Do Something Good is committed to providing a website that is accessible to the widest possible audience, regardless of technology and ability.
We are working to make this website more convenient and easier to use, by implementing many of the available guidelines and standards.
This website is run by Ealing Council. We want as many people as possible to be able to use this website.
We’ve also made the website text as simple as possible to understand.
AbilityNet has advice on making your device easier to use if you have a disability.
How accessible this website is
We know some parts of this website are not fully accessible:
- Some text areas do not have a description and means it may be difficult to screen reader users.
- Some images are missing a text alternative
- On some pages, the same link text is used to go to multiple destinations
- Insufficient contrast between text and it’s background on some pages.
- Some webpage URLS can be identified by colour only.
- Some of our online forms are difficult to navigate using just a keyboard.
Reporting accessibility problems with this website
We’re always looking to improve the accessibility of this website. If you find any problems not listed on this page or think we’re not meeting accessibility requirements, contact: email@example.com
The Equality and Human Rights Commission (EHRC) is responsible for enforcing the Public Sector Bodies (Websites and Mobile Applications) (No. 2) Accessibility Regulations 2018 (the ‘accessibility regulations’). If you’re not happy with how we respond to your complaint, contact the Equality Advisory and Support Service (EASS).
Technical information about this website’s accessibility
Ealing Council is committed to making its website accessible, in accordance with the Public Sector Bodies (Websites and Mobile Applications) (No. 2) Accessibility Regulations 2018.
This website is partially compliant with the Web Content Accessibility Guidelines version 2.1 AA standard, due to ‘the non-compliances’, listed below.
Non-compliance with the accessibility regulations
Some links are only identified by colour, so people may find it hard to distinguish. This fails WCAG 2. success criterion 1.4.1. We plan to make sure there are other visual indicators of links besides the colour, such as underline or bold by March 2023. When we publish new content, we’ll make sure our use of links meets accessibility standards.
On some pages the link text used goes to multiple different destinations. This fails WCAG 2. Success criterion 2.4.4. We plan to make sure links are distinguishable and clear that they lead to different destinations by March 2023. When we publish new content, we’ll make sure that are links meet accessibility standards.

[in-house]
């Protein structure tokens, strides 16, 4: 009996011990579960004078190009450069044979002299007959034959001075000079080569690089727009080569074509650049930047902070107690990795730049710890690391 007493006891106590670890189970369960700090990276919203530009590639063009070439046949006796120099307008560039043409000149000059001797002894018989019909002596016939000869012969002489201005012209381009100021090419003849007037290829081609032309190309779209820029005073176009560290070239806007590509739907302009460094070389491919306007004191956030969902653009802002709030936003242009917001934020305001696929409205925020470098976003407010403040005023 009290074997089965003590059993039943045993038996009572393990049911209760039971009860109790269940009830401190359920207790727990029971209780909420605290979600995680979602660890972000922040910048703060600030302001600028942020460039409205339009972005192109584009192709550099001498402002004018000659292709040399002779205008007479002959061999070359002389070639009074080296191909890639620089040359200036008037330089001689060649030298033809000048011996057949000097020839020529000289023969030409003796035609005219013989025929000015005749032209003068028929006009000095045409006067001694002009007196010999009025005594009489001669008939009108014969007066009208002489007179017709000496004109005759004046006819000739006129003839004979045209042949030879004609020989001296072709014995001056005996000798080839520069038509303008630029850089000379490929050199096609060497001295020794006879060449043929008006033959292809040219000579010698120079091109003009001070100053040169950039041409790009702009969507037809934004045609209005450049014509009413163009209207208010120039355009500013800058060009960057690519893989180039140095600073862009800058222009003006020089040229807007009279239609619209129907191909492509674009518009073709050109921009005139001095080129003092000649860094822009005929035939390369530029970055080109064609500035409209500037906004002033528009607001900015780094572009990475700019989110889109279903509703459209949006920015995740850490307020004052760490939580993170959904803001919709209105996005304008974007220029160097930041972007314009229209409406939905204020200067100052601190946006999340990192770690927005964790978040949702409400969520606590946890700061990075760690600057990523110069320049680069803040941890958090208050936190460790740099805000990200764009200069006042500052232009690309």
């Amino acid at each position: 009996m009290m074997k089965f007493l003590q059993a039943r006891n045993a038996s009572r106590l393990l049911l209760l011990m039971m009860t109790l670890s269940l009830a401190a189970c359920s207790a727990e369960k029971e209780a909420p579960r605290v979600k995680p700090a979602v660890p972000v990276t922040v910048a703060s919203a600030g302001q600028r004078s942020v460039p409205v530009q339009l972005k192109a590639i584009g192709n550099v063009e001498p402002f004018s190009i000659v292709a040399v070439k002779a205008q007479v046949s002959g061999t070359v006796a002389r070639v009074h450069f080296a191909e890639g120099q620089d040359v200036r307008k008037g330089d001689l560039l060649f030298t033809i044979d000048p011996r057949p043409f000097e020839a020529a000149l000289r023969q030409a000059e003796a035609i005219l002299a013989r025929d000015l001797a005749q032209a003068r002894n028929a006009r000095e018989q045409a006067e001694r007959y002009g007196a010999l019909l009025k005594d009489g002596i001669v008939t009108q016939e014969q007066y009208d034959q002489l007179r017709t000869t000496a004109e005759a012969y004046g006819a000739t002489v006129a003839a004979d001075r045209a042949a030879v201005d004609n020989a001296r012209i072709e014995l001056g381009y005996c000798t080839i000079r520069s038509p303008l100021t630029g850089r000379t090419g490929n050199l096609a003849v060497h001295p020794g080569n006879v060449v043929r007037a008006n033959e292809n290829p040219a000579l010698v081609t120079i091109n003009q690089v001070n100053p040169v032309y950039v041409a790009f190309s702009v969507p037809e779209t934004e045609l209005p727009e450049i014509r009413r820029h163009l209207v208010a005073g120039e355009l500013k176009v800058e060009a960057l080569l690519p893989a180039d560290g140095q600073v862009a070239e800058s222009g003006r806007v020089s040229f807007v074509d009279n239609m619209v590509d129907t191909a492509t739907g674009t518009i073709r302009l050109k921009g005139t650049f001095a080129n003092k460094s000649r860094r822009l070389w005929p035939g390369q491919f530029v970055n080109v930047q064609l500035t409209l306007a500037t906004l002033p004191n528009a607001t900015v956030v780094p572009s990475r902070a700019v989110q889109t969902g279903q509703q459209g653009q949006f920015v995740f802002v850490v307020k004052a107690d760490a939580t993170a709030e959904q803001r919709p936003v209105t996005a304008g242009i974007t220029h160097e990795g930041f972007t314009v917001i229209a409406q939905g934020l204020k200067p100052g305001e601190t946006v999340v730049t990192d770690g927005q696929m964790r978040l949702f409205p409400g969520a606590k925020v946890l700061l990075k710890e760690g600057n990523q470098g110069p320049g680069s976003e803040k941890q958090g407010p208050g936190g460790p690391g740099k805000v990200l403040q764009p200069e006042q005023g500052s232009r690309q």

Image links are missing alternative text. This fails WCAG 2. Success criterion 2.4.4. We plan to make sure are image links have supporting text stating the purpose of the link by December 2020. When we publish new content, we’ll make sure that are image links meet accessibility standards.
Some text/form input fields have no descriptions indicating its purpose. This fails WCAG 2.success criterion 1.31, 3.3.2, 4.1.2. We plan to add descriptions to text/input fields as a HTML label by March 2023. When we publish new content, we’ll make sure that all forms with input fields are text areas are labelled.
The colour contrast is insufficient between text and the background on some pages, so may cause problems for users with low vision and colour blindness. This fails WCAG 2. Success criterion 1.4.3. We plan to make sure the contrast ratio is at least 4.5:1 for normal text and 3:1 for large text by March 2023. When we publish new content, we’ll make sure our use of links meets accessibility standards.
Some of the elements of our web forms are not connected or named with a description. This fails WCAG 2. Success criterion 1.3.1. We plan to make sure that our web form elements check boxes and/or radio buttons are grouped and named by December 2020. When we publish new content, we’ll make sure our use of web forms meets accessibility standards.
Some of our web form labels are not connected to a form control to help render content properly to the user. This fails WCAG. 2 Success criterion 1.3.1. We plan to make sure that our web form labels are connected to a web form control by March 2023. When we publish new content, we’ll make sure our web forms meet accessibility standards.
Some areas of the website do not highlight when put into focus, so keyboard users may find it hard to use the site. This fails WCAG 2. Success criterion 2.4.7. We plan to make sure that interface elements that can receive keyboard focus are highlighted on focus by March 2023. When we publish new content, we’ll make sure keyboard users can view easily and it meets accessibility standards.
Content that’s not within the scope of the accessibility regulations
PDFs and other documents
Some of our PDFs and Word documents are essential to providing our services. For example, we have PDFs with information on how users can access our services, and forms published as Word documents. By March 2023, we plan to either fix these or replace them with accessible HTML pages.
Any new PDFs or Word documents we publish will meet accessibility standards.
This statement was prepared on 15 September 2020. It was last reviewed on [1 November 2022].
We are continuously seeking out solutions to improve the accessibility of this site, if you should experience ay difficulty in using this site which you believe could be addressed by us, please contact us at: firstname.lastname@example.org.